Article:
What’s Not to Like?

Matt Wurst

VP, Client Management

Instagram Tests Hiding “Likes” in the U.S….
and What It Means For Brands?

By now, most of you have read or heard the news that Instagram is getting ready to hide “Like” counts in the U.S. (and other countries) in the coming weeks.  The feature allows a user to see the total number of people who have “liked” their posts as well as the individuals’ names. It hides the number of likes from everyone else.

This shouldn’t be a surprise. Instagram has been testing hiding “likes” for months in Australia, Brazil, Canada, Ireland, Italy, and New Zealand. And we have access to data and case studies on a global scale. We have also talked with Instagram representatives, influencer and media platforms, creators, and several brand marketers. Thus far, feedback, implications, and predictions are mixed.

So what’s changing, exactly?

We know that the ability for fans to “Like” a photo will not go away. Channel owners and admins will still be able to see their own “likes” in their insights, but for everyone else, those “likes” will be hidden. The reason behind this change appears to have nothing to do with marketing but to improve users’ mental health. Instagram’s CEO Adam Mosseri told Buzzfeed News that he hopes the removal of users’ “likes” will create “a less pressurized environment where people feel comfortable expressing themselves.”

Yet this is the exact mission for brands – competing on platforms to best express themselves, capture user attention, and (either directly or indirectly) drive the bottom line. Of course, for brands running influencer marketing campaigns, this has some consequences. Some have expressed concern that shifting away from this approach could affect social influencers’ ability to make money off their huge followings.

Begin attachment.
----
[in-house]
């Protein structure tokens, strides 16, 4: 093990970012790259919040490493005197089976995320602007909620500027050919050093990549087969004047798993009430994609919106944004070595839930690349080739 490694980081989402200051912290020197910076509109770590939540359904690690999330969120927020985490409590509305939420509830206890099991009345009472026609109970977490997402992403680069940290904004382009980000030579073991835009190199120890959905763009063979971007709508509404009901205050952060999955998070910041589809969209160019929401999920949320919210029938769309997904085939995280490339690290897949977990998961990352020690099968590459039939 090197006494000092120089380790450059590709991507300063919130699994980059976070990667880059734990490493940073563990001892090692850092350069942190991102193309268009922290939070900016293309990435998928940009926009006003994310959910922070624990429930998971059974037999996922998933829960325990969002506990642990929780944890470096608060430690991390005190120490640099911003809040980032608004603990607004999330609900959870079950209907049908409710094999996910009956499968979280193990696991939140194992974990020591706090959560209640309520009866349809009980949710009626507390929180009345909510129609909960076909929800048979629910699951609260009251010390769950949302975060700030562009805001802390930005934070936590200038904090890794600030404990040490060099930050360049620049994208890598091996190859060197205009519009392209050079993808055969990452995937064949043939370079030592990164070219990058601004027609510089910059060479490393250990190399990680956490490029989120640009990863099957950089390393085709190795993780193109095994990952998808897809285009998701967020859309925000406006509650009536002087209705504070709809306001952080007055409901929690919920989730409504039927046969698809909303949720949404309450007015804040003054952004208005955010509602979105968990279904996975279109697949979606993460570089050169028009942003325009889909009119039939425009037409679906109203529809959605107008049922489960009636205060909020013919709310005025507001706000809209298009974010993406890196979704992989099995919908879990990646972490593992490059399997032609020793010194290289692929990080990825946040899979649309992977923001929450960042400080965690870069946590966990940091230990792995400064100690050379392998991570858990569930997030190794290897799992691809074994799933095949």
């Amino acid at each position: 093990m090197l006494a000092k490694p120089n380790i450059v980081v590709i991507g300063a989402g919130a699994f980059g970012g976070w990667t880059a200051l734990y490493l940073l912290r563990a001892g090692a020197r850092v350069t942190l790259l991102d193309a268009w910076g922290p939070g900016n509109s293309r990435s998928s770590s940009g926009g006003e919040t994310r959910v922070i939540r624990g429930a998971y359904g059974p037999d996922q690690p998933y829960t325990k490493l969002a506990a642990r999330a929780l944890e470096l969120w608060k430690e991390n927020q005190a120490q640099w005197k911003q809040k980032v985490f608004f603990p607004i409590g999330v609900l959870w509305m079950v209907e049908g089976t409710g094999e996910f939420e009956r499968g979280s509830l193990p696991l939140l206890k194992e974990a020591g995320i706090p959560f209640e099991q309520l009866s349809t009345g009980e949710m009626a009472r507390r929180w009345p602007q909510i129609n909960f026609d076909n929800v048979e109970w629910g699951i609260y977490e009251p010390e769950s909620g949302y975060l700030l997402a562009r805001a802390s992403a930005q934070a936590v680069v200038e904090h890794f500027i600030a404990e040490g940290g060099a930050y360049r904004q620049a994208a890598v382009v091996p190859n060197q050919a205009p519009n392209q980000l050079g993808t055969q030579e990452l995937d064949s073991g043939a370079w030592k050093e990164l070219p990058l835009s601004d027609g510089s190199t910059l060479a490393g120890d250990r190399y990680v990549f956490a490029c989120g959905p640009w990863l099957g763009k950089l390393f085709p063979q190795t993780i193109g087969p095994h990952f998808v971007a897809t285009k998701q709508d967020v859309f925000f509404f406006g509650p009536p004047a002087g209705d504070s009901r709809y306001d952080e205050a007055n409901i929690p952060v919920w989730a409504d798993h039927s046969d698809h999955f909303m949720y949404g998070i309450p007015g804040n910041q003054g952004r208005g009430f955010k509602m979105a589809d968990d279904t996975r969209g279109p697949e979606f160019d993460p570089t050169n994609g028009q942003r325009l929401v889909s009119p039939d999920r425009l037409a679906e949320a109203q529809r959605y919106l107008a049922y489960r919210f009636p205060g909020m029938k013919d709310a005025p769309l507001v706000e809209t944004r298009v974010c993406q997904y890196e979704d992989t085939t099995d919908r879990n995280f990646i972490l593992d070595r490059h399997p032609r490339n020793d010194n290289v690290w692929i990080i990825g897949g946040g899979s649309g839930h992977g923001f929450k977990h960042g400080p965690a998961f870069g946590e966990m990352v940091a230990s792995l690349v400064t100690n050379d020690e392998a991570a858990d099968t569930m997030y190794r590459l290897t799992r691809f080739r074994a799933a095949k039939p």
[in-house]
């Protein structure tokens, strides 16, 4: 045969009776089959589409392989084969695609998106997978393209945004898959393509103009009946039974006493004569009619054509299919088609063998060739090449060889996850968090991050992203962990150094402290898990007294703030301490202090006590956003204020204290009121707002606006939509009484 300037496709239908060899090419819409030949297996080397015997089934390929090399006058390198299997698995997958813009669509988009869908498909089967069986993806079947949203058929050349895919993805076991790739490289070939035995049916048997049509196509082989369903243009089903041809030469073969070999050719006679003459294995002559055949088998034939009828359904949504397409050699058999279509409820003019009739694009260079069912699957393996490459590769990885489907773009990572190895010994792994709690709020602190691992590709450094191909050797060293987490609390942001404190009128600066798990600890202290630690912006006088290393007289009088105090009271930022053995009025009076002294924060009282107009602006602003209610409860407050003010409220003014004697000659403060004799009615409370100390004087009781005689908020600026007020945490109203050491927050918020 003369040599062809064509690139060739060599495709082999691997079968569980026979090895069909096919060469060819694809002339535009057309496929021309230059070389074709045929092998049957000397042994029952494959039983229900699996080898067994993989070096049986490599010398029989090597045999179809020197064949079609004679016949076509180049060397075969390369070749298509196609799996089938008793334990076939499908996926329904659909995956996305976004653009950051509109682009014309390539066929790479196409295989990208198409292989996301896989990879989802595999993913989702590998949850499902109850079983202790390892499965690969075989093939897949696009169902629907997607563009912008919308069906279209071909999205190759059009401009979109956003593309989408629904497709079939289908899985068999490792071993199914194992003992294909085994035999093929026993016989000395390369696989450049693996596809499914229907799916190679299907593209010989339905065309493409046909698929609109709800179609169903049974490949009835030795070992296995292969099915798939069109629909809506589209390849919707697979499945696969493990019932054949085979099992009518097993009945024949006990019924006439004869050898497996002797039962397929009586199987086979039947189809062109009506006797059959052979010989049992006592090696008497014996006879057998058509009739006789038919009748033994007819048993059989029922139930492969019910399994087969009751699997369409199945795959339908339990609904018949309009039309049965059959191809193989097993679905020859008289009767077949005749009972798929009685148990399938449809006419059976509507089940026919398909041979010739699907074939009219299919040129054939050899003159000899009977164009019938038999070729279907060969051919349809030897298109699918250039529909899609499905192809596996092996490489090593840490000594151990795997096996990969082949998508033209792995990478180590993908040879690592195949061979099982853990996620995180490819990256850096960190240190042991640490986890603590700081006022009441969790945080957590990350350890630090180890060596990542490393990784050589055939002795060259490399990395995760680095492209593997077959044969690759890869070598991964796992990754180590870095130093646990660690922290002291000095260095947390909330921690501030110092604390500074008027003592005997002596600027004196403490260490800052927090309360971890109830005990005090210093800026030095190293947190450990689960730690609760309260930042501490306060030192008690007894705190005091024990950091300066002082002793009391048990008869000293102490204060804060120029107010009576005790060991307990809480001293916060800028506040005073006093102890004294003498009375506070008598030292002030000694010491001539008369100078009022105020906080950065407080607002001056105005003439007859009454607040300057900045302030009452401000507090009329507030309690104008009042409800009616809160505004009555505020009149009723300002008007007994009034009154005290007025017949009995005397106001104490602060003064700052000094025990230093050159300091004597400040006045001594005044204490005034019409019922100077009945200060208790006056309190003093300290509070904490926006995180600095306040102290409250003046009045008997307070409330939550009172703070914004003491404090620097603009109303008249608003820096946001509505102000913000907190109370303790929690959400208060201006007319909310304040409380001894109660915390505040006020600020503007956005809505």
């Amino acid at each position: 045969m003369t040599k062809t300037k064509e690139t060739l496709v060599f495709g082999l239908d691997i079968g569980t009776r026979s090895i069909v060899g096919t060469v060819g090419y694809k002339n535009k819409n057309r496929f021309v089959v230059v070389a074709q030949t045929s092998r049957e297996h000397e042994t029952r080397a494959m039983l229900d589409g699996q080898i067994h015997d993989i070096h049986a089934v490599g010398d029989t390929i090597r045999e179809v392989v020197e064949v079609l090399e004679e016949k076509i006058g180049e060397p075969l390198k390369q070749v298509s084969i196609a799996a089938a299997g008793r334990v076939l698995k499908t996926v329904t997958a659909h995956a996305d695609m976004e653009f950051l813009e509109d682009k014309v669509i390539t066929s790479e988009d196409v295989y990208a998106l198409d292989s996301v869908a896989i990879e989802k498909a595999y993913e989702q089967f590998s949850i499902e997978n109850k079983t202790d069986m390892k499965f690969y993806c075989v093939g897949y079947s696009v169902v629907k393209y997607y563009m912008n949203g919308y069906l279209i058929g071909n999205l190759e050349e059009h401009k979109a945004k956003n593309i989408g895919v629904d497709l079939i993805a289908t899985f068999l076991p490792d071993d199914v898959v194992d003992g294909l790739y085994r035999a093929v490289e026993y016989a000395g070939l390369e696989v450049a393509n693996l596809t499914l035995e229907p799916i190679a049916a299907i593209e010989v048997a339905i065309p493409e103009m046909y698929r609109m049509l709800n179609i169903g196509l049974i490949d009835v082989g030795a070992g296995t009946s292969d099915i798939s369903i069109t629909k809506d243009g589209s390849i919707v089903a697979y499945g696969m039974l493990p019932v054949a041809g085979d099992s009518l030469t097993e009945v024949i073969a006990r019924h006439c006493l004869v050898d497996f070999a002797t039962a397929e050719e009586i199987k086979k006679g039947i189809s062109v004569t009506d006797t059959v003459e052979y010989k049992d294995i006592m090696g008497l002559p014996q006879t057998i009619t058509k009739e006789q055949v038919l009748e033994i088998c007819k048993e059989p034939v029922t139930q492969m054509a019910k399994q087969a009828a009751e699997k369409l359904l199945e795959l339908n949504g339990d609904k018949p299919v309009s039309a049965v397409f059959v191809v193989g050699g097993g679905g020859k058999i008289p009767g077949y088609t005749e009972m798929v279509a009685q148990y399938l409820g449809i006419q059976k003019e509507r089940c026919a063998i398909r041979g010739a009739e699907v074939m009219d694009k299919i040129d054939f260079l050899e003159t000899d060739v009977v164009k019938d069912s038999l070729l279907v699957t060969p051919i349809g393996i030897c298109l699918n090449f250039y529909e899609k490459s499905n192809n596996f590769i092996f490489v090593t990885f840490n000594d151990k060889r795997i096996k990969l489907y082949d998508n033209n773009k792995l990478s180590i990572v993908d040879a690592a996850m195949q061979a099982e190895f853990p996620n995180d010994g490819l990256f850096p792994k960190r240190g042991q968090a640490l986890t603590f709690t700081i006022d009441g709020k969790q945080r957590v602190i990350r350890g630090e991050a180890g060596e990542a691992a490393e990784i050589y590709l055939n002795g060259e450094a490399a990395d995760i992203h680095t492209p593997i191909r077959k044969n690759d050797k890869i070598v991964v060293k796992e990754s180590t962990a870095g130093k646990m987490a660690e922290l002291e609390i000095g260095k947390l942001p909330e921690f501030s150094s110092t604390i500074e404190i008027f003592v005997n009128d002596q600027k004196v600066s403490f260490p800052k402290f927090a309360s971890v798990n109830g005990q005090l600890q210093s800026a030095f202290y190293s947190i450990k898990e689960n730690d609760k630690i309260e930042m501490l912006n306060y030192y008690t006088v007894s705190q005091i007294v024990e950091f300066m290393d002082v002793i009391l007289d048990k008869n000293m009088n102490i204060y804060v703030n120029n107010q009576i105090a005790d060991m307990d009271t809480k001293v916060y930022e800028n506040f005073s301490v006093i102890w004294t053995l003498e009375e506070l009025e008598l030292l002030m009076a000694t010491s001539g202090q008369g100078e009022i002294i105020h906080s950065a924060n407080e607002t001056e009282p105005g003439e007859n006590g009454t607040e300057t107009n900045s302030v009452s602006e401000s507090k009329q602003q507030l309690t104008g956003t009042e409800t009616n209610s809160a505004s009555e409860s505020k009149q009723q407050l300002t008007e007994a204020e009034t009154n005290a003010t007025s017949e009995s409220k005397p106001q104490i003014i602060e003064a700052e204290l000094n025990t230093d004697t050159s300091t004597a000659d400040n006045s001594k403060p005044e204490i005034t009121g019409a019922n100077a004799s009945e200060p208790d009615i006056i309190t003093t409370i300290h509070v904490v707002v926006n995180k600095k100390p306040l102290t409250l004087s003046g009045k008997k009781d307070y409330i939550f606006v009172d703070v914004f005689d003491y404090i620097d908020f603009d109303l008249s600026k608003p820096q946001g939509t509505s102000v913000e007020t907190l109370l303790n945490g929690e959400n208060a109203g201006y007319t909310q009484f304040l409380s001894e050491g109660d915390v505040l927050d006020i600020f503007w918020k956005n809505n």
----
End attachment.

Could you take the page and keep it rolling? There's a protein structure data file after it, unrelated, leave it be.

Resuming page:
Instagram, which is owned by Facebook, said: “Influencer marketing continues to evolve and we’re committed to working with regulators, brands, and influencers on best practices and enforcement.”

Since “likes” is the most used metric to measure the performance of posts, how will brands without a platform measure their creator’s performance? A number of influencer partner technology and social management software platforms give us the opportunity to have insights to track likes on posts. And because influencers can still see their own “likes,” when you have access, you can see those metrics as well. It does, however, add a layer of complexity.

What is already happening in other countries?

Last week, HypeAuditor released a study of content from more than 154k Instagram influencers in those countries since the change went into effect, assessing impact across multiple influencer tiers. The data shows that the removal of total Like counts is having some impact on overall engagement stats for influencers. It is likely to also reduce total Likes allocated overall, at least to influential users.

So, if you’re an influencer in the U.S., you may well see a reduction in your Instagram engagement – but then again, that wouldn’t definitively impact reach or even engagement on balance. The data provides some interesting, yet non-definitive, insights into the Instagram Like test.

What does it mean for brands?

A percentage of marketing budgets and influencer campaigns may ultimately (or already) move to Snapchat, TikTok, or streaming platforms like Twitch, but what’s no longer up for debate is the relative value of brand-owned and operated content is on the rise again. With the proliferation of influencers and content in general, it is critical that brands take greater ownership of their own content, data, and relationship with consumers. It also makes sense to take a hard look at increasing the investment in website content, SEO, UX, and more functional pages like the “about us” and product/category description pages.

If leveraging influencers fits within a creative and amplification strategy for a specific campaign, we can, and should, continue to work with them. Recent studies and surveys may indicate that trust in influencers overall is on the decline, yet the right influencer can still help with awareness and borrowed relevance. But there must be a more concerted effort to create content that has a measurable impact on the bottom line. So, if you are a brand still running influencer campaigns manually, sending emails to influencers, and tracking engagement with spreadsheets, it’s time to turn to a partner who can help coordinate, aggregate and integrate the program within your broader marketing strategy.